The Final Harvest
In the book of Acts, the outpouring of the Spirit on Pentecost stresses the theme of fulfillment. On that day, what was foreshadowed in the ancient feast began to receive its substance. The bestowal of the Spirit was an epochal event that marked the start of the messianic age, and the gift fulfilled what the Levitical feast symbolized.
|[Photo by Paz Arando on Unsplash]|
The receipt of the Spirit by the disciples assembled in Jerusalem is the seminal event that inaugurates the Church and sets the stage for the spread of the new faith. With the arrival of the Spirit, the great harvest of the “last days” has commenced.
Unfortunately, the full force of Luke’s language is often obscured in English translations of the original Greek in the passage.
- (Acts 2:1-4) - “And when the day of Pentecost was being filled full, they were all assembled with one intent when there came suddenly out of heaven a sound, like of a mighty rushing wind, and it filled all the house where they were sitting. And there appeared to them tongues like as of fire parting asunder, and it sat on each of them; And they were all filled with Holy Spirit and began to be speaking with other tongues as the Spirit was giving them utterance.
WAIT FOR THE SPIRIT
Prior to his ascent, Jesus commanded the disciples to “tarry in Jerusalem” until they received the “promise of the Father.” The Spirit’s empowerment is vital for making his followers into effective witnesses for God’s kingdom - (Luke 24:44-49, Acts 1:7-9).
The proclamation of the gospel began in Jerusalem, the heart of the Jewish nation, but it did not end there. At the conclusion of Acts, Paul is found preaching in Rome, the center of the World Empire, and to both Jews and Gentiles. What occurred on Pentecost was the beginning of the church’s mission, not its end.
Originally, Pentecost was an agricultural feast celebrating the completion of the barley harvest. It occurred fifty days after Passover, and it was also known as the “feast of weeks.”
In Scripture, the celebration is called the “feast of harvest, the first fruits of your labors.” Its highlight was the offering of the first sheaf, the “first fruits” of the grain harvest, and every able male was required to appear at the Temple during the feast - (Exodus 34:22-23, Leviticus 23:11-16, Deuteronomy 16:9-10).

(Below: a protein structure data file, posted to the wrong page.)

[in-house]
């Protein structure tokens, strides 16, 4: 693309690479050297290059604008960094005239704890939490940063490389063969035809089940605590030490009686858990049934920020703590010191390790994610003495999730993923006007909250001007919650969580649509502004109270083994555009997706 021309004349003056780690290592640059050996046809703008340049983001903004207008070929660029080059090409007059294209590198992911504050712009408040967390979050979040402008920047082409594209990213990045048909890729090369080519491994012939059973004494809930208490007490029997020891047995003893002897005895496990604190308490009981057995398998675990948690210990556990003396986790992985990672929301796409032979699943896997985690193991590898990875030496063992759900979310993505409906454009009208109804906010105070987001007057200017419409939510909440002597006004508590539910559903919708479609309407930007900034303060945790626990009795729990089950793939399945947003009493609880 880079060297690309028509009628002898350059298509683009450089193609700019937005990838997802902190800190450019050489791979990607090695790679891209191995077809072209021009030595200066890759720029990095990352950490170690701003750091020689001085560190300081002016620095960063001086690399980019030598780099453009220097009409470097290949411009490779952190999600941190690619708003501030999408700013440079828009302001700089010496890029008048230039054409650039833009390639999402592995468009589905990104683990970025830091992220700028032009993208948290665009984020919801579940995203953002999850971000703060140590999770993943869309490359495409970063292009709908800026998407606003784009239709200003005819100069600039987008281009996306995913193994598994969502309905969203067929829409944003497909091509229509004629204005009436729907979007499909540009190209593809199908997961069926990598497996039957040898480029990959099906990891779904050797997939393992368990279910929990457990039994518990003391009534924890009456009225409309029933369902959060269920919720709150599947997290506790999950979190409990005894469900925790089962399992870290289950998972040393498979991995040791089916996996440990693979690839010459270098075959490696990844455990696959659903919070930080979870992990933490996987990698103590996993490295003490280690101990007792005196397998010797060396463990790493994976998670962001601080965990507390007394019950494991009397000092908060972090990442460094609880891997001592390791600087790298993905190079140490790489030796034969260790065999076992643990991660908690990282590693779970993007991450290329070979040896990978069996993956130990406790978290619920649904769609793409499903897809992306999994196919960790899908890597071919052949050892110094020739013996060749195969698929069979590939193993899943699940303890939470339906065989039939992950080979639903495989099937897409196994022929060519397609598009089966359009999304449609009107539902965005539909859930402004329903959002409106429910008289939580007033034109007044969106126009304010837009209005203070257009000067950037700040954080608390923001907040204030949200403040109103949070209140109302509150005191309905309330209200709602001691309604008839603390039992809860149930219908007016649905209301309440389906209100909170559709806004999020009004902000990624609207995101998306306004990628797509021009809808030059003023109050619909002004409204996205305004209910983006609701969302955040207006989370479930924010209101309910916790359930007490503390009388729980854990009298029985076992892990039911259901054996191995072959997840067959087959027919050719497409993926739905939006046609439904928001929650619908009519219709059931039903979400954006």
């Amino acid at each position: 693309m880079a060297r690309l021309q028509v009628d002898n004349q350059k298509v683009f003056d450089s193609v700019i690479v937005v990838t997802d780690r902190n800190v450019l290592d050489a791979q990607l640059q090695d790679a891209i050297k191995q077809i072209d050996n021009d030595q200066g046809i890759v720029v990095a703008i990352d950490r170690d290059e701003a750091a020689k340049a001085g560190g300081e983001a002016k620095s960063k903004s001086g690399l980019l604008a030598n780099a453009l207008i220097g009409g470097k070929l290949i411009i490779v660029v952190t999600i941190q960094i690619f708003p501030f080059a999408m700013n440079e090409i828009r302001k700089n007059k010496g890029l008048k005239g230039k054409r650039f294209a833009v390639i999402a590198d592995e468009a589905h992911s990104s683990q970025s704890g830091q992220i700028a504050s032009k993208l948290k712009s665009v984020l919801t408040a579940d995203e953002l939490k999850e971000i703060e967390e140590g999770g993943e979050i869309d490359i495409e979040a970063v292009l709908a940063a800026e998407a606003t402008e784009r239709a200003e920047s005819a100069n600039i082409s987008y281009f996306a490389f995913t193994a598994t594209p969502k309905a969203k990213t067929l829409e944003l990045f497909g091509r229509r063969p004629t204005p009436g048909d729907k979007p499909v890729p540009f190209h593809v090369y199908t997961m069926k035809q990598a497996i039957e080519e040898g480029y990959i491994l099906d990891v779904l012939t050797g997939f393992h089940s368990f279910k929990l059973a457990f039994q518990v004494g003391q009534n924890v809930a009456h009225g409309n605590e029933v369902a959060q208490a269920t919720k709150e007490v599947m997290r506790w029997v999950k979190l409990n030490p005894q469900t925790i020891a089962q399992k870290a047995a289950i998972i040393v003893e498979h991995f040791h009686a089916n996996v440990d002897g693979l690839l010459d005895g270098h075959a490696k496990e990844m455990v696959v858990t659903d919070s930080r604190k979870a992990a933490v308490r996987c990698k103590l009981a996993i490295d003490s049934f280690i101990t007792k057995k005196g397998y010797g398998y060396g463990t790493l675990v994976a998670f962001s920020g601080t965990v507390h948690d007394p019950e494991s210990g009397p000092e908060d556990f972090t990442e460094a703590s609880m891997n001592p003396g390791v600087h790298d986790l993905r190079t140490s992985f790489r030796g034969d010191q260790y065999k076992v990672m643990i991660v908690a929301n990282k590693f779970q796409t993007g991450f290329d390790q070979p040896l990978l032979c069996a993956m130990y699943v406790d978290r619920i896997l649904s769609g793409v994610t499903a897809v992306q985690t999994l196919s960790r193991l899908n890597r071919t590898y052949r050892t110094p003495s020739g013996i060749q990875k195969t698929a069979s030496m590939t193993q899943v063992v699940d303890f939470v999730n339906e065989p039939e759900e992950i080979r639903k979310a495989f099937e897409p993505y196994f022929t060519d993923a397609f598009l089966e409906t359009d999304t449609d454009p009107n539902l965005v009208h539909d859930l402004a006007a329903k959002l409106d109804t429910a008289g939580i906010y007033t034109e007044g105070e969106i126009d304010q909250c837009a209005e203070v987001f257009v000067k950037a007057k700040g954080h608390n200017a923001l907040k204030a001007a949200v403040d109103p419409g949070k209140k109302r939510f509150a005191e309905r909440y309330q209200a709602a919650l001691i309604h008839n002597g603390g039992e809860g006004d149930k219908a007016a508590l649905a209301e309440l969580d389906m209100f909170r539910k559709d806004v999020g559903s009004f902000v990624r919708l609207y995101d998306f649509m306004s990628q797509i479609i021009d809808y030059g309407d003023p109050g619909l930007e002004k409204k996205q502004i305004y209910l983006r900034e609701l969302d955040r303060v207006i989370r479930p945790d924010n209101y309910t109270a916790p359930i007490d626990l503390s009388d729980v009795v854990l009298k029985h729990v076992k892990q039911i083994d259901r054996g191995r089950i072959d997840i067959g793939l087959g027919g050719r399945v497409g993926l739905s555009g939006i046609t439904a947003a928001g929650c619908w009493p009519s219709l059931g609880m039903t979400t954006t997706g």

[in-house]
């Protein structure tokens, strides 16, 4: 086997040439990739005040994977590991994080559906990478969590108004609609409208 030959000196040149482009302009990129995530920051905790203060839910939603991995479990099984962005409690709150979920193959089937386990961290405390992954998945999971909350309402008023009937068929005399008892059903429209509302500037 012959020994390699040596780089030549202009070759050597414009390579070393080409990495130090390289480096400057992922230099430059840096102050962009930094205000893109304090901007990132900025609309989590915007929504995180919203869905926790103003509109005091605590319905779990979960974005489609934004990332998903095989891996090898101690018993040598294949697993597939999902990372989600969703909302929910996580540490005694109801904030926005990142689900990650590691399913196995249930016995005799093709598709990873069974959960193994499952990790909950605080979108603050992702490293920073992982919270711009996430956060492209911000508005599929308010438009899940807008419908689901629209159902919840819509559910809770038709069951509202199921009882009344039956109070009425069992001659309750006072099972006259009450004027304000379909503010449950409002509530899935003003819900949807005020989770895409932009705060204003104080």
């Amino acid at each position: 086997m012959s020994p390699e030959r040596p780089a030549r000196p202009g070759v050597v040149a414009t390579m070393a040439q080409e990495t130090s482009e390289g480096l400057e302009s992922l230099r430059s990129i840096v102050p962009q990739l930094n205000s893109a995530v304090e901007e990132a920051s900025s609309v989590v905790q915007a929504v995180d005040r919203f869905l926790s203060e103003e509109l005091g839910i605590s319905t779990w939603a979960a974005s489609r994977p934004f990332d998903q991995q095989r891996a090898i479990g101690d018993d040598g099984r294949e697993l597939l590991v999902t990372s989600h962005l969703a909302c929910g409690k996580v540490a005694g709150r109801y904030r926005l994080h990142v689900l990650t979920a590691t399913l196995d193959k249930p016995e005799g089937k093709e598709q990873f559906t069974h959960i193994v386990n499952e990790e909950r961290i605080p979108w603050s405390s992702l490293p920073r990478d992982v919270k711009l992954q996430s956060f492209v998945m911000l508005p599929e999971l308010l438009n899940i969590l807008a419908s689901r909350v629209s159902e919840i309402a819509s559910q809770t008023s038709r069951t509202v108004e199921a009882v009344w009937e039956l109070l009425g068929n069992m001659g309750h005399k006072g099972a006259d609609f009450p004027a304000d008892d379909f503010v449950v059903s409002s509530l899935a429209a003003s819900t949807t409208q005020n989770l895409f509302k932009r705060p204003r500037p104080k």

The outpouring of the Spirit on this feast day was not coincidental. The theological significance is indicated by the Greek term sumpléroō found in the Greek text of verse 1 where it is rendered as “being filled up.” The verb’s sense is something that is “filled up completely” - to fill something to the very brim.
In the passage, a present-tense infinitive is used to signify action in progress. In other words, the feast was in the process of being fulfilled fully as the Spirit filled the 120 disciples. What Pentecost symbolized was coming to fruition, the “first fruits” of the final harvest - (Compare - Romans 8:23, Luke 24:49).
Under the Law, all able males were required to attend the feast. Likewise, all 120 disciples were assembled in the Temple. The “all” repeated in verse 4 emphasizes the point - “ALL were filled with the Holy Spirit, and ALL began to speak in tongues.” The entire company was gathered in prayer in the Temple.
BEGINNING IN JERUSALEM
Similarly, the passage stresses that they all “BEGAN (archomai) to speak in tongues as the Spirit was giving them utterance.” The verb rendered “began” echoes Christ’s command to “tarry in Jerusalem” until they received the Spirit:
- (Luke 24:47) – “Thus it is written that the Christ should suffer and rise again from the dead the third day; and that repentance and remission of sins should be preached in his name to all the nations, beginning from Jerusalem.”
- (Acts 1:8) – “But you shall receive power when the Holy Spirit comes upon you, and you shall be my witnesses both in Jerusalem, and in all Judaea and Samaria, and unto the uttermost part of the earth.”
By the first century, the feast of Pentecost was associated with the giving of the Torah at Sinai. But that was a later Jewish tradition. It originally celebrated the first fruits of the grain harvest, and that is the image behind its usage in the second chapter of Acts.
Jesus commanded his disciples to preach “repentance, and that the remission of sins should be preached in his name to all the nations, beginning (archomai) from Jerusalem.” Likewise, when the Spirit filled all the disciples in Jerusalem, they “BEGAN (archomai) to speak in tongues as the Spirit was giving them utterance.”
Thus, the disciples gathered in Jerusalem became the “first fruits” of the final harvest. The period known as the “last days” had begun.
And that very day, the harvest began with the salvation of “about three thousand” souls that were added to the church. “Beginning from Jerusalem,” the proclamation of “repentance and remission of sins” was now moving across the face of the earth.